moyo20_Jack TaylorGetty Images_britain Jack Taylor/Getty Images

Accelerating Global Britain

When the UK hosts the upcoming G7 summit in Cornwall, political and business leaders will want to see how well aligned the country is with the three issues that, collectively, will upend global commerce and catalyze economic growth in the coming decades: engagement with China, technological innovation, and clean energy.

LONDON – Skeptics have long argued that the United Kingdom is past its peak and trading largely on former glories. They point to the country’s middling rankings in the OECD’s Programme for International Student Assessment education scores, the fact that only one British firm, HSBC, is among the world’s 50 largest public corporations, compared to Germany’s four, and the likelihood that Brexit will ultimately erode, rather than boost, Britain’s global standing.

But I disagree with this judgment. After all, the UK is one of only a handful of countries to have produced an effective COVID-19 vaccine in record time. It remains at the forefront of shaping the global green-energy transition, and it was the first major economy to enact legislation requiring it to end its contribution to global warming by 2050. Moreover, the UK retains its traditional strengths of language, location and time zone, strong universities, and deep financial markets, and it remains a standard-bearer for the rule of law.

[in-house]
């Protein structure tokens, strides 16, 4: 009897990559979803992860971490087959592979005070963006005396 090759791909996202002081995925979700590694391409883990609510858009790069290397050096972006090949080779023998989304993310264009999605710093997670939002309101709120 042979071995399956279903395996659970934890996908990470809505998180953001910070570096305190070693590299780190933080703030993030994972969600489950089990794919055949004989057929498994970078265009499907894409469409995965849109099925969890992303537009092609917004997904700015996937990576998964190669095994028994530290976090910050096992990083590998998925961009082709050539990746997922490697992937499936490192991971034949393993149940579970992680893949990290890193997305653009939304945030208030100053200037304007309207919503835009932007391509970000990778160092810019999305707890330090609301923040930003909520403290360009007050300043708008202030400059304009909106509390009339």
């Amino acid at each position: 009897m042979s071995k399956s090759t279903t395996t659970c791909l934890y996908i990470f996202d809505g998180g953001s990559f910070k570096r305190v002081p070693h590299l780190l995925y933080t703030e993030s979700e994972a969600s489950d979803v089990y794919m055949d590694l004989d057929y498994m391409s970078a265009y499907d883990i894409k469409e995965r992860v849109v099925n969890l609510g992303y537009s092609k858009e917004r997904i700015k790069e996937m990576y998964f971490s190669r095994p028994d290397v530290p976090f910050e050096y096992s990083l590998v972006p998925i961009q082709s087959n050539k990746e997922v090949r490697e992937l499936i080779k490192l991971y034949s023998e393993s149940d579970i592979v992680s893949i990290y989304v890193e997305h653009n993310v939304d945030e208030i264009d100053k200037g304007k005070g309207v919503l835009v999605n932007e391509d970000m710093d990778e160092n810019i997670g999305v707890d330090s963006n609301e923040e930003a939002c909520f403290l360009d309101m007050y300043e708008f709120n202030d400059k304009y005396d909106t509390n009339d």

When the UK hosts the upcoming G7 summit in Cornwall, political and business leaders will want to see how well aligned the country is with the three issues that, collectively, will upend global commerce and catalyze economic growth in the coming decades: engagement with China, technological innovation, and clean energy.

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